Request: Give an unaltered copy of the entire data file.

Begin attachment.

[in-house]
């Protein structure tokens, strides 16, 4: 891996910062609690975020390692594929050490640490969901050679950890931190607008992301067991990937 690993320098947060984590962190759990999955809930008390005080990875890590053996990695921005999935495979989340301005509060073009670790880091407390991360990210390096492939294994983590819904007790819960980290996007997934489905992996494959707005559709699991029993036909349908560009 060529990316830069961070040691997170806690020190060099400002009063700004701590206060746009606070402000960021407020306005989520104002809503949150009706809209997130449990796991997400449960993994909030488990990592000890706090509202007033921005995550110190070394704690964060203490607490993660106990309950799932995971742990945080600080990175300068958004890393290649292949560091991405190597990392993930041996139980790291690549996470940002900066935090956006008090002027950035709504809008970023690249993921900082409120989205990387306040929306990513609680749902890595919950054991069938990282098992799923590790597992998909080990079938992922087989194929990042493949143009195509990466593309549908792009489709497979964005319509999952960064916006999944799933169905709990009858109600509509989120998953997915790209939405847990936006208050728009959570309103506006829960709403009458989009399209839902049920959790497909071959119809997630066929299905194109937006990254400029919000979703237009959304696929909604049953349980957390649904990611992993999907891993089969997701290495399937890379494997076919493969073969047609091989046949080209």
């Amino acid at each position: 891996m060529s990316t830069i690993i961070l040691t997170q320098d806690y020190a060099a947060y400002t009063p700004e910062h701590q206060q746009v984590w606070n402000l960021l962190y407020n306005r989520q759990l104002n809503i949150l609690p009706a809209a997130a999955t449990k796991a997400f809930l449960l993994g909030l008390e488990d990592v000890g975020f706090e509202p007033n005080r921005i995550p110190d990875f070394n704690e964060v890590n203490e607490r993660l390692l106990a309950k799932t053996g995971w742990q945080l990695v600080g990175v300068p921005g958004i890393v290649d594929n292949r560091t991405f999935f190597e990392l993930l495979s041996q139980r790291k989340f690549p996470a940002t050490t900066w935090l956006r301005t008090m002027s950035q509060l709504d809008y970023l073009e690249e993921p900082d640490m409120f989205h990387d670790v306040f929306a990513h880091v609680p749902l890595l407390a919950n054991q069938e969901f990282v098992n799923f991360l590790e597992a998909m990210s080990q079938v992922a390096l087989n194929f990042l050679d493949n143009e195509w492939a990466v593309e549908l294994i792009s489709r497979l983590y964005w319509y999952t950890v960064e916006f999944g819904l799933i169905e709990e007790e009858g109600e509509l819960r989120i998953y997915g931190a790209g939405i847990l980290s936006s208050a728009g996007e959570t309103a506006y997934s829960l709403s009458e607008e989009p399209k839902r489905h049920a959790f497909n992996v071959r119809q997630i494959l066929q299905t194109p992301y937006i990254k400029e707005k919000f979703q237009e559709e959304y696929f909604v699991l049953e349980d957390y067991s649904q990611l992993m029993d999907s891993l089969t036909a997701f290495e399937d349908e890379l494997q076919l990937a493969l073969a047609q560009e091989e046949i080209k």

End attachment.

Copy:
[in-house]
């Protein structure tokens, strides 16, 4: 891996910062609690975020390692594929050490640490969901050679950890931190607008992301067991990937 690993320098947060984590962190759990999955809930008390005080990875890590053996990695921005999935495979989340301005509060073009670790880091407390991360990210390096492939294994983590819904007790819960980290996007997934489905992996494959707005559709699991029993036909349908560009 060529990316830069961070040691997170806690020190060099400002009063700004701590206060746009606070402000960021407020306005989520104002809503949150009706809209997130449990796991997400449960993994909030488990990592000890706090509202007033921005995550110190070394704690964060203490607490993660106990309950799932995971742990945080600080990175300068958004890393290649292949560091991405190597990392993930041996139980790291690549996470940002900066935090956006008090002027950035709504809008970023690249993921900082409120989205990387306040929306990513609680749902890595919950054991069938990282098992799923590790597992998909080990079938992922087989194929990042493949143009195509990466593309549908792009489709497979964005319509999952960064916006999944799933169905709990009858109600509509989120998953997915790209939405847990936006208050728009959570309103506006829960709403009458989009399209839902049920959790497909071959119809997630066929299905194109937006990254400029919000979703237009959304696929909604049953349980957390649904990611992993999907891993089969997701290495399937890379494997076919493969073969047609091989046949080209």
């Amino acid at each position: 891996m060529s990316t830069i690993i961070l040691t997170q320098d806690y020190a060099a947060y400002t009063p700004e910062h701590q206060q746009v984590w606070n402000l960021l962190y407020n306005r989520q759990l104002n809503i949150l609690p009706a809209a997130a999955t449990k796991a997400f809930l449960l993994g909030l008390e488990d990592v000890g975020f706090e509202p007033n005080r921005i995550p110190d990875f070394n704690e964060v890590n203490e607490r993660l390692l106990a309950k799932t053996g995971w742990q945080l990695v600080g990175v300068p921005g958004i890393v290649d594929n292949r560091t991405f999935f190597e990392l993930l495979s041996q139980r790291k989340f690549p996470a940002t050490t900066w935090l956006r301005t008090m002027s950035q509060l709504d809008y970023l073009e690249e993921p900082d640490m409120f989205h990387d670790v306040f929306a990513h880091v609680p749902l890595l407390a919950n054991q069938e969901f990282v098992n799923f991360l590790e597992a998909m990210s080990q079938v992922a390096l087989n194929f990042l050679d493949n143009e195509w492939a990466v593309e549908l294994i792009s489709r497979l983590y964005w319509y999952t950890v960064e916006f999944g819904l799933i169905e709990e007790e009858g109600e509509l819960r989120i998953y997915g931190a790209g939405i847990l980290s936006s208050a728009g996007e959570t309103a506006y997934s829960l709403s009458e607008e989009p399209k839902r489905h049920a959790f497909n992996v071959r119809q997630i494959l066929q299905t194109p992301y937006i990254k400029e707005k919000f979703q237009e559709e959304y696929f909604v699991l049953e349980d957390y067991s649904q990611l992993m029993d999907s891993l089969t036909a997701f290495e399937d349908e890379l494997q076919l990937a493969l073969a047609q560009e091989e046949i080209k």